Rev. Warlock DRACONIS BLACKTHORNE (dblackthorne) wrote,
Rev. Warlock DRACONIS BLACKTHORNE
dblackthorne

Tracing the 'Friday the 13th' root



Tracing the 'Friday the 13th' root
Wednesday, April 11, 2007
By KARALEE MILLER, MCCLATCHY NEWS SERVICE
Source

Are you superstitious?

Do you have faith in lucky number 7 or hang tight to a lucky rabbit's foot? Even if you don't adhere to these superstitions, you likely have heard of them.

So, exactly what are superstitions? Merriam-Webster provides a handful of definitions, including "... fear of the unknown, trust in magic or chance" and "a notion maintained despite evidence to the contrary."

With the supposedly unlucky Friday the 13th just days away, we thought this was an eerily perfect time to track down the origins of five common superstitions.

THE NUMBER 13

In Roman times, 13 became linked to bad omens, particularly those that brought death. Witches reportedly gathered in groups of 12 -- the 13th place was for the devil. In the biblical world, 13 was deemed bad because of Judas -- the 13th guest at the Last Supper. He went on to betray Jesus.

As for Friday the 13th, Friday and the number 13 used to be associated with capital punishment. In British tradition, Friday was the day for public hangings, and supposedly there were 13 steps leading up to the noose.

To this day, many hotels and skyscrapers go from the 12th to the 14th floor because guests and tenants don't want to be on the 13th floor. Also, some cities don't have a 13th Street or 13th Avenue.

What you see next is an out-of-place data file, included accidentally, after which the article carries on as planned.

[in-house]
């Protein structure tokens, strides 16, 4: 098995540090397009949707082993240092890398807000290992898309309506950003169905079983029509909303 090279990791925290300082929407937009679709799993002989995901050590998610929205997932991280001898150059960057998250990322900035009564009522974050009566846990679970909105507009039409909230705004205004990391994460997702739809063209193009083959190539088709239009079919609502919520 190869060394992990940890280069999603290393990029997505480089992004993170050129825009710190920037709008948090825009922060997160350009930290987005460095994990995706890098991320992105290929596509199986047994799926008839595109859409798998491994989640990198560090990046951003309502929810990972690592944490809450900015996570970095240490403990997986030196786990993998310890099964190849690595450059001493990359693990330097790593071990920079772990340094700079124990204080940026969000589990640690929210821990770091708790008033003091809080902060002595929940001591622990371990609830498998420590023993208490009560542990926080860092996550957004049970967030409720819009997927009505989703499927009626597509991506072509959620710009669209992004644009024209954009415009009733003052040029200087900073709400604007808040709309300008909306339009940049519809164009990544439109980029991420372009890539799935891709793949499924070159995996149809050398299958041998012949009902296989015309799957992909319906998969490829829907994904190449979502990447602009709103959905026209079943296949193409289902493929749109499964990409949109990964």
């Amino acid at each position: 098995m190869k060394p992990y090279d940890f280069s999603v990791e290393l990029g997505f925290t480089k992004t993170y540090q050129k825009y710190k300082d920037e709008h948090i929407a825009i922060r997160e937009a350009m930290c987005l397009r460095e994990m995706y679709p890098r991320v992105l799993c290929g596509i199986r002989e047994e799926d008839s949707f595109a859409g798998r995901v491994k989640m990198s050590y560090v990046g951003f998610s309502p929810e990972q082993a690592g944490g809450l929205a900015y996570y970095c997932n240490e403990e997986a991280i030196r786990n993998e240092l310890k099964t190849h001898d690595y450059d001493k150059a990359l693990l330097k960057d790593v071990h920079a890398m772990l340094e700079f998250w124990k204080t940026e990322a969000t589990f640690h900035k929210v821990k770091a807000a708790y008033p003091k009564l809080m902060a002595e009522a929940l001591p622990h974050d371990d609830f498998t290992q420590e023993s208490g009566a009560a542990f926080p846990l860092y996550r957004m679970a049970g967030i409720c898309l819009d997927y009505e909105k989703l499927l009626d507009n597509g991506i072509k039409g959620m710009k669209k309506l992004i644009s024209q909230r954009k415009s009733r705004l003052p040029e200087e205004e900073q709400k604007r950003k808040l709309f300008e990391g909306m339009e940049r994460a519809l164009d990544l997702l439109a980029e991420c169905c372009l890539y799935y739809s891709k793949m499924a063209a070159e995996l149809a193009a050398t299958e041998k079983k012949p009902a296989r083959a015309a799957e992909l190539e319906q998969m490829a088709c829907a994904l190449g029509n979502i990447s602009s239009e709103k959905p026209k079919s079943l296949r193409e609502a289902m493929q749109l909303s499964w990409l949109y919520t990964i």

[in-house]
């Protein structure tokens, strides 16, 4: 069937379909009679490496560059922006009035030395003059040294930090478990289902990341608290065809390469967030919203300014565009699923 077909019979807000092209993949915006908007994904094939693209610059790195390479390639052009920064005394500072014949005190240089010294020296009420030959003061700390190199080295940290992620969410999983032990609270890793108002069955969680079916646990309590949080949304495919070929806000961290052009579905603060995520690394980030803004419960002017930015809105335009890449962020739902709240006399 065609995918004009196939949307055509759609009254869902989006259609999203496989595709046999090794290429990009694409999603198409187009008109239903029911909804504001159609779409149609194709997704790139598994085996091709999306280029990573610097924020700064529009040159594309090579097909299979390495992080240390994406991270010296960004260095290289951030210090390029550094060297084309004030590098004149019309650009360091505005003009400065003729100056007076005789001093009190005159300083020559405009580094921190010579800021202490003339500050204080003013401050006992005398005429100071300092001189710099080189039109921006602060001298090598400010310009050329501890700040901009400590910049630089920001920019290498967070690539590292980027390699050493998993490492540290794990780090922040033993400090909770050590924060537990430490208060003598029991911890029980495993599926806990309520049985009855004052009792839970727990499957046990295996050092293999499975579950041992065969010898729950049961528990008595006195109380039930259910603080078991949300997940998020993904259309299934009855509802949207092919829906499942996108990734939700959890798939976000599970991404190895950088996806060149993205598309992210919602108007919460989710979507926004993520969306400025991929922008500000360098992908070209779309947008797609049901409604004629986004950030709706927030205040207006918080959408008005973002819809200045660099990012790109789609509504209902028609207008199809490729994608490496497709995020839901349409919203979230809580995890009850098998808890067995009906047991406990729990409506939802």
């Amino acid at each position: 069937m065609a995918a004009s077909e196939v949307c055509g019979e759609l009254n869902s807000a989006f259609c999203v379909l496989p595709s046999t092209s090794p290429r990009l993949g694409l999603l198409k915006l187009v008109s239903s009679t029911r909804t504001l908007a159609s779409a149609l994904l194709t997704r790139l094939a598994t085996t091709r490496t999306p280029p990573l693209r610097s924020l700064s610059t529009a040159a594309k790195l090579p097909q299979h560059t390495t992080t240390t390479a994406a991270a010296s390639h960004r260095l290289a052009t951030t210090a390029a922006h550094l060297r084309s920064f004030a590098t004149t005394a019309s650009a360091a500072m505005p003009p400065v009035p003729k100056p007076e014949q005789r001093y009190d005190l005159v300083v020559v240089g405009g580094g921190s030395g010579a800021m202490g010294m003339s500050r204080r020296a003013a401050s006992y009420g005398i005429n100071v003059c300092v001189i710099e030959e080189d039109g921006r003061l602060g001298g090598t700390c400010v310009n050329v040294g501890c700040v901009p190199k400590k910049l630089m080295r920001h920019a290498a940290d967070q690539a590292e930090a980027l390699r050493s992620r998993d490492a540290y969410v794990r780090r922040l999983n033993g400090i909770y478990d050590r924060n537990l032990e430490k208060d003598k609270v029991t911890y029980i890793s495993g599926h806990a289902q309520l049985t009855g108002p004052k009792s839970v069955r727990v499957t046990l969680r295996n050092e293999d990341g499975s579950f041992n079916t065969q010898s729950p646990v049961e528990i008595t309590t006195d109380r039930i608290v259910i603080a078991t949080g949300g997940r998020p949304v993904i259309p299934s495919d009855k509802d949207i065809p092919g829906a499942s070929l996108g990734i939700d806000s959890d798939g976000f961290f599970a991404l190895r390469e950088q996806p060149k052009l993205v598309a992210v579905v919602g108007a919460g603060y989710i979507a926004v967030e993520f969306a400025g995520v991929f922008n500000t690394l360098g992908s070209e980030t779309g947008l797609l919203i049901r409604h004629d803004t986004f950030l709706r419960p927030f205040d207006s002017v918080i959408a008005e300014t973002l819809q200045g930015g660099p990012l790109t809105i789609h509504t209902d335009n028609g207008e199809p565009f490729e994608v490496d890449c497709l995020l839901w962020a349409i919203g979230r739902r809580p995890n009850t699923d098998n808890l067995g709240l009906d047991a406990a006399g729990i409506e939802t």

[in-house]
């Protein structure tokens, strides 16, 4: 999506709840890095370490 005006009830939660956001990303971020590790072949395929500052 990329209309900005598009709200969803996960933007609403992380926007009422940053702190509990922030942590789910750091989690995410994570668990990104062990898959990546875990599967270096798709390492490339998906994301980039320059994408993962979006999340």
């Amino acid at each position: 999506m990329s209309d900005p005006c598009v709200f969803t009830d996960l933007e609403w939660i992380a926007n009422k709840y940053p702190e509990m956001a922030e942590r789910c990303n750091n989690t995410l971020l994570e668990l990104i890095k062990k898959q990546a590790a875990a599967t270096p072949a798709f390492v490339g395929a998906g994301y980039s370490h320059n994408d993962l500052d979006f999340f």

BREAKING A MIRROR

In ancient mythology, mirrors were believed to hold the key to one's future. So to have one break was viewed as shattering your fate. And don't just simply toss the broken pieces in the trash can. That, some say, could mar your future even more. It's better to bury all the broken pieces underground.

In addition to the bad-luck-if-broken mentality, mirrors carry other superstitions, including this one for women: If you want to find out who your husband will be, eat an apple while sitting in front of a mirror and then brush your hair. Your "I do" guy will appear over your shoulder.

WALKING UNDER A LADDER

Pedestrians avoid looming ladders for varying reasons. Many, though, do so because they don't want to invite any unwanted bad luck into their lives. One origin of this superstition dates to medieval times, when a leaning ladder was seen to resemble gallows, a structure used to hang criminals. Walking underneath a ladder was like acting out your own execution.

For others, the triangular shape created by a leaning ladder against a wall symbolized the Holy Trinity. If you passed through the triangle, you were insulting God and coming under Satan's rule.

DON'T LET A BLACK CAT CROSS YOUR PATH

This notion depends on geography. Here in the United States, as well as in several European countries, a black cat passing in front of you means bad luck is on the horizon. However, in Britain and Japan, it's considered good luck.

Good luck is said to come by meeting three black cats in succession. Also, years ago, wives of sailors would keep black cats in their homes to ensure the safety of their husbands while at sea.

OPENING AN UMBRELLA INDOORS

Rain, rain, go away -- and come back with some good luck. According to this well-known superstition, you should never open an umbrella indoors or bad luck will befall everyone inside. It's said this superstition stems from when umbrellas served as sunshades. Opening the umbrella inside was viewed as an insult to the sun.

Tags: 13, nefarious news
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